The United States' top diplomat for Asia arrived Tuesday in China on a tour that will also take him to South Korea and Japan to discuss developments in North Korea after the death of Kim Jong-il.
Observers trying to divine the real power behind the new leader of North Korea's totalitarian regime are resorting to an old Cold War technique called "Kremlinology."
South Korea's president urged rival North Korea on Monday to use the transition of leadership after Kim Jong Il's death to usher in a new era of peace on the tense Korean peninsula, even as he warned the North against any provocations.
North Korea's power brokers publicly declared Kim Jong Un the country's supreme leader for the first time at a massive public memorial Thursday for his father, cementing the family's hold on power for another generation.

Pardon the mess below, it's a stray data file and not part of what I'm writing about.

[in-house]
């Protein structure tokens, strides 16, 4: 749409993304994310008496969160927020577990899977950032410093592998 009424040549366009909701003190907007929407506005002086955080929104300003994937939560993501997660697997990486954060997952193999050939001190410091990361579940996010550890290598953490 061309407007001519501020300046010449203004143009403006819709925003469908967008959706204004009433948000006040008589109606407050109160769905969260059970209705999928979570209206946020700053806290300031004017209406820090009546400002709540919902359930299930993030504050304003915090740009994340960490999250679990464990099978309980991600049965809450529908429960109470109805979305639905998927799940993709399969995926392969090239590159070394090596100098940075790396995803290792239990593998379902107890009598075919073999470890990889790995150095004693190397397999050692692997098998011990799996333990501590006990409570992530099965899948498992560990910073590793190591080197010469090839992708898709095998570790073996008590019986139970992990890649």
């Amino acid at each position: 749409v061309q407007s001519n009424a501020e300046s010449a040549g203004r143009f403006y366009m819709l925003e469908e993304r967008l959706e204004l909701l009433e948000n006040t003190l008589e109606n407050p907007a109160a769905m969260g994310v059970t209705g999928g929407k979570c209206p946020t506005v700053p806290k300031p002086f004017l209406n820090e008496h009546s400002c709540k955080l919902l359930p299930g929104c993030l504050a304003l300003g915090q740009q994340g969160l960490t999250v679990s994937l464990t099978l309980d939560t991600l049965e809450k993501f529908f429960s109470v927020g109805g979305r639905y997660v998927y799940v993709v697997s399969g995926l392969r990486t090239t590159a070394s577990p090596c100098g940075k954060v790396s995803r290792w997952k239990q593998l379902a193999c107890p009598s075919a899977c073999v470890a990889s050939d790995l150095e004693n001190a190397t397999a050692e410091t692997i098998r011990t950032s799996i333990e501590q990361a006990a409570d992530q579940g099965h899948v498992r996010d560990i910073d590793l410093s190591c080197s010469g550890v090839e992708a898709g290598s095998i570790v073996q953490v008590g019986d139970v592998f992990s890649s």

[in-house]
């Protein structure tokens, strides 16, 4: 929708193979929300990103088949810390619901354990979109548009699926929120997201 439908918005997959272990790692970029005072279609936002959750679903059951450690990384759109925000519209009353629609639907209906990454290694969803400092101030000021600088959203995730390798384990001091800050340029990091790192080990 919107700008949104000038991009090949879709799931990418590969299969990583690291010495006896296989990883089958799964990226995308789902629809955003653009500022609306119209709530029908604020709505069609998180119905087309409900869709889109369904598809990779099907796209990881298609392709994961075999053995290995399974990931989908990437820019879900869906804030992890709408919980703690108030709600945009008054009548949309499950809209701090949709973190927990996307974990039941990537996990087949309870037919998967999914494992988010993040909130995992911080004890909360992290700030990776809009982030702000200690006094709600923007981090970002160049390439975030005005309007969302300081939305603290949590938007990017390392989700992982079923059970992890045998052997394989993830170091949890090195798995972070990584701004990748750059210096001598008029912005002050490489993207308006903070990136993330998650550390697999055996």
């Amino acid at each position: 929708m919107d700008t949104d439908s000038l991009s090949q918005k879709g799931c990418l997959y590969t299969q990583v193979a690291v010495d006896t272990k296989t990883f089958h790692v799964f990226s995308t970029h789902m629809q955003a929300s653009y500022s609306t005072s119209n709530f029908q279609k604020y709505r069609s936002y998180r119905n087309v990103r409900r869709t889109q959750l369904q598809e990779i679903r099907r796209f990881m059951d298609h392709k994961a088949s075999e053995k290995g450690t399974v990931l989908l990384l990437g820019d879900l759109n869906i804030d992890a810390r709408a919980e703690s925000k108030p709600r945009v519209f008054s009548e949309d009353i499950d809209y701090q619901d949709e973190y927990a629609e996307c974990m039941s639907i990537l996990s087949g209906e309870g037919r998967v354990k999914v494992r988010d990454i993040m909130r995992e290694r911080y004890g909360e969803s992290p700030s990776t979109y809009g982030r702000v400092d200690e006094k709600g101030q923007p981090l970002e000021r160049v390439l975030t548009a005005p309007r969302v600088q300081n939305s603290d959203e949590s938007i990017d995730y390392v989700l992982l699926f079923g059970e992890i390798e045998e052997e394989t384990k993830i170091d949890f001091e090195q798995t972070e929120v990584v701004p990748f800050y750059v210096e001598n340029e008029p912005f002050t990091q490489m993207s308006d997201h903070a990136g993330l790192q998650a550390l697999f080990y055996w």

North Koreans on Thursday bade a final farewell to "Dear Leader" Kim Jong-il during an elaborate memorial ceremony that established his son Kim Jong-un as his successor and "supreme leader" of the secretive, totalitarian regime.
The Obama administration's cautious response to the death of North Korean dictator Kim Jong-il reflects unease and uncertainty about the leadership transition in the reclusive country that has confounded U.S. presidents since Harry S Truman.
North Korea's next leader escorted his father's hearse in an elaborate state funeral on a bitter, snowy day Wednesday, bowing and saluting in front of tens of thousands of citizens who wailed and stamped their feet in grief for Kim Jong-il.
U.S. intelligence agencies are busy assessing the new power structure emerging in North Korea as Kim Jong-un, son of the late Kim Jong-il, takes over.
Tens of thousands of North Koreans lined the snowy streets of Pyongyang on Wednesday, wailing and clutching their chests as a black hearse carried late leader Kim Jong-il's body through the capital for a final farewell.